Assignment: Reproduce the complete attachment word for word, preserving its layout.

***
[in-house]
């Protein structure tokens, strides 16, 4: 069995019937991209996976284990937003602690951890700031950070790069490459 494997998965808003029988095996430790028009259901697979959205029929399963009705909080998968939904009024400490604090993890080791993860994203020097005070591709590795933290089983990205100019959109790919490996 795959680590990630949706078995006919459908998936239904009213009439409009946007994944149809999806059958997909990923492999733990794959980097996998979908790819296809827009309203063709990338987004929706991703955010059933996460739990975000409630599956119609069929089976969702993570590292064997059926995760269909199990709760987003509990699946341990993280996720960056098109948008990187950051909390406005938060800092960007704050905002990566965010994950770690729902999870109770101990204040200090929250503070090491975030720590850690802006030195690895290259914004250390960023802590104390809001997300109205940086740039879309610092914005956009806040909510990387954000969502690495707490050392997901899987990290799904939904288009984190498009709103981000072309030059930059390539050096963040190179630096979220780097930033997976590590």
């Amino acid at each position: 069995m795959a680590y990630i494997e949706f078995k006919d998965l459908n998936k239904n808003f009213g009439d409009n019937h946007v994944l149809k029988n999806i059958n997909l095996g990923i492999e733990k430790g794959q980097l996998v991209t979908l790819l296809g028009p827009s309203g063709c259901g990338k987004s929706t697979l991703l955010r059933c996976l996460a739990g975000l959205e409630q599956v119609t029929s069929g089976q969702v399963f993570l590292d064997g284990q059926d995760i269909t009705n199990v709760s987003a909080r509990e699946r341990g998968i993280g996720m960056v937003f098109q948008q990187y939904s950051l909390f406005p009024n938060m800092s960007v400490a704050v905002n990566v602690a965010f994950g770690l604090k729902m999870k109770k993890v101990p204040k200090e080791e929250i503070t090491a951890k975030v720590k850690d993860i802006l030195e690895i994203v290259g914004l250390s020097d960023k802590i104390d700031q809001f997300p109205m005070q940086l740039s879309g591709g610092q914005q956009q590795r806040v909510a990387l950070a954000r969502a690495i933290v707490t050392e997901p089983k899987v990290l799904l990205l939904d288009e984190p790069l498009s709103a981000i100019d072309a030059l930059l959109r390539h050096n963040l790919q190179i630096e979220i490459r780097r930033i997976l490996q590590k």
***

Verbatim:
[in-house]
């Protein structure tokens, strides 16, 4: 069995019937991209996976284990937003602690951890700031950070790069490459 494997998965808003029988095996430790028009259901697979959205029929399963009705909080998968939904009024400490604090993890080791993860994203020097005070591709590795933290089983990205100019959109790919490996 795959680590990630949706078995006919459908998936239904009213009439409009946007994944149809999806059958997909990923492999733990794959980097996998979908790819296809827009309203063709990338987004929706991703955010059933996460739990975000409630599956119609069929089976969702993570590292064997059926995760269909199990709760987003509990699946341990993280996720960056098109948008990187950051909390406005938060800092960007704050905002990566965010994950770690729902999870109770101990204040200090929250503070090491975030720590850690802006030195690895290259914004250390960023802590104390809001997300109205940086740039879309610092914005956009806040909510990387954000969502690495707490050392997901899987990290799904939904288009984190498009709103981000072309030059930059390539050096963040190179630096979220780097930033997976590590």
């Amino acid at each position: 069995m795959a680590y990630i494997e949706f078995k006919d998965l459908n998936k239904n808003f009213g009439d409009n019937h946007v994944l149809k029988n999806i059958n997909l095996g990923i492999e733990k430790g794959q980097l996998v991209t979908l790819l296809g028009p827009s309203g063709c259901g990338k987004s929706t697979l991703l955010r059933c996976l996460a739990g975000l959205e409630q599956v119609t029929s069929g089976q969702v399963f993570l590292d064997g284990q059926d995760i269909t009705n199990v709760s987003a909080r509990e699946r341990g998968i993280g996720m960056v937003f098109q948008q990187y939904s950051l909390f406005p009024n938060m800092s960007v400490a704050v905002n990566v602690a965010f994950g770690l604090k729902m999870k109770k993890v101990p204040k200090e080791e929250i503070t090491a951890k975030v720590k850690d993860i802006l030195e690895i994203v290259g914004l250390s020097d960023k802590i104390d700031q809001f997300p109205m005070q940086l740039s879309g591709g610092q914005q956009q590795r806040v909510a990387l950070a954000r969502a690495i933290v707490t050392e997901p089983k899987v990290l799904l990205l939904d288009e984190p790069l498009s709103a981000i100019d072309a030059l930059l959109r390539h050096n963040l790919q190179i630096e979220i490459r780097r930033i997976l490996q590590k």